They’re now on the same Democratic ticket. So I am left to wonder: Why the fascination? It’s hardly the first time political rivals have hooked up, buried the hatchet and locked arms in the fight against a common opponent.

In 1960, Sens. Lyndon Johnson and John F. Kennedy fought for the Democratic nomination. They spoke harshly of each other. LBJ pulled out at the end of that primary fight. JFK was looking for someone to help strengthen him in the South. So he turned to Sen. Johnson. They won that race. Fate, though, tragically intervened when JFK died from an assassin’s bullet in November 1963.

In 1980, former Gov. Ronald Reagan and former CIA director/U.N. ambassador/former congressman/former special envoy to China George H.W. Bush butted heads for the Republican nomination. Bush chided Reagan’s fiscal policy as “voodoo economics.” Reagan survived and then selected Bush to be his VP. The two of them served together through two successful terms.

In 2008, for heaven’s sake, Sens. Barack Obama and Joe Biden fought for their party’s nomination. Biden didn’t last long. He took his shots at Obama, who fired back at his foe. Obama got nominated and had Biden at his side for two terms.

So now it’s Sen. Harris who’s being examined. Is she loyal enough? Does the presumptive nominee trust her to be a team player?

Biden has been through the VP vetting process. He knows what to ask, where to look.

Harris’s selection is historic. Many have made much of that fact, given her racial and ethnic background. Biden’s decision to select her, though, doesn’t look like much of a gamble. LBJ, George H.W. Bush and Biden himself already have blazed recent trails that led them all to the vice presidency.

Let’s worry less about the recent past between these two politicians and concern ourselves more with the policy positions they share and will take to the fight against Donald Trump and Mike Pence.

It’s game on, man!

What will happen post-Trump?

A critic of High Plains Blogger posed a question to me that I feel compelled to answer with this post.

This critic, a dedicated Donald Trump devotee, wanted to know what I would write about were it not for The Donald’s presence on the national scene. I reminded him that I have written on plenty of non-Trump topics during the past four years. I presume he’s like a lot of us who focus on the things with which we disagree most fervently, causing us to narrow our vision dramatically.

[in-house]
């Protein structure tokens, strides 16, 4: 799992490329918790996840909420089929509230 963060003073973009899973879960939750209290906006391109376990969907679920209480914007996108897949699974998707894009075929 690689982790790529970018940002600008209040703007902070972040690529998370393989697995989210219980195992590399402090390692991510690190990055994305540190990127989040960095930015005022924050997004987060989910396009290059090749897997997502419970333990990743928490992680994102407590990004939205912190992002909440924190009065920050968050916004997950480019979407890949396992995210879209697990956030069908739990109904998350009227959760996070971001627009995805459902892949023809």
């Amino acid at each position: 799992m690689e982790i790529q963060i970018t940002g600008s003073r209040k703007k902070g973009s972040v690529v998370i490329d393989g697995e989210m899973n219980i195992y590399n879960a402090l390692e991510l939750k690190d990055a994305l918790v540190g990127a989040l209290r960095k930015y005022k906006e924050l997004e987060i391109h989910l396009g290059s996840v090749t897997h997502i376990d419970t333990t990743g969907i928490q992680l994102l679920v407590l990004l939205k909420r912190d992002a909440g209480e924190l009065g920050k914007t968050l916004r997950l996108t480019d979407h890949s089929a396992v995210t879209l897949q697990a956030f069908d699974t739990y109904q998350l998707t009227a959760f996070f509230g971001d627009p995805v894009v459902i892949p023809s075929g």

Here is the truth, though, about the future of this blog post-Donald Trump. I am looking forward to weaning myself of Trump-related matters. Whether it’s after this upcoming election (please, please … I hope that’s the case) or after the next one in 2024, I am excited at the prospect of looking beyond the wreckage that this individual has brought to the political stage.

That’s my hope. However, I do have this fear. It is that Donald Trump, as a former president of the United States, is still going to command a lot of attention. He will continue to have his social media access, namely Twitter. I fear, therefore, that Donald Trump is not going to fade away quietly into some sort of post-presidential hibernation the way every one of his predecessors has done.

Surely, some have done so more notably than others. Perhaps the biggest post-presidential tragedy occurred after Ronald Reagan left office in 1989. He retired to California, would emerge on occasion to make a speech, such as when he famously spoke to the 1992 Republican convention in Houston. Then in November 1994, not even six years after leaving the White House, he told the world of his affliction from Alzheimer’s disease. President Reagan bid us farewell … and we never heard from him again.

Donald Trump’s penchant for hogging the limelight won’t allow him to go away quietly. The good news for yours truly, though, is that as a former president he will become decidedly less relevant on matters that count. He will be unable to set policy or issue executive orders. He’ll just be one of the rest of us, using social media to blather on this and/or that subject.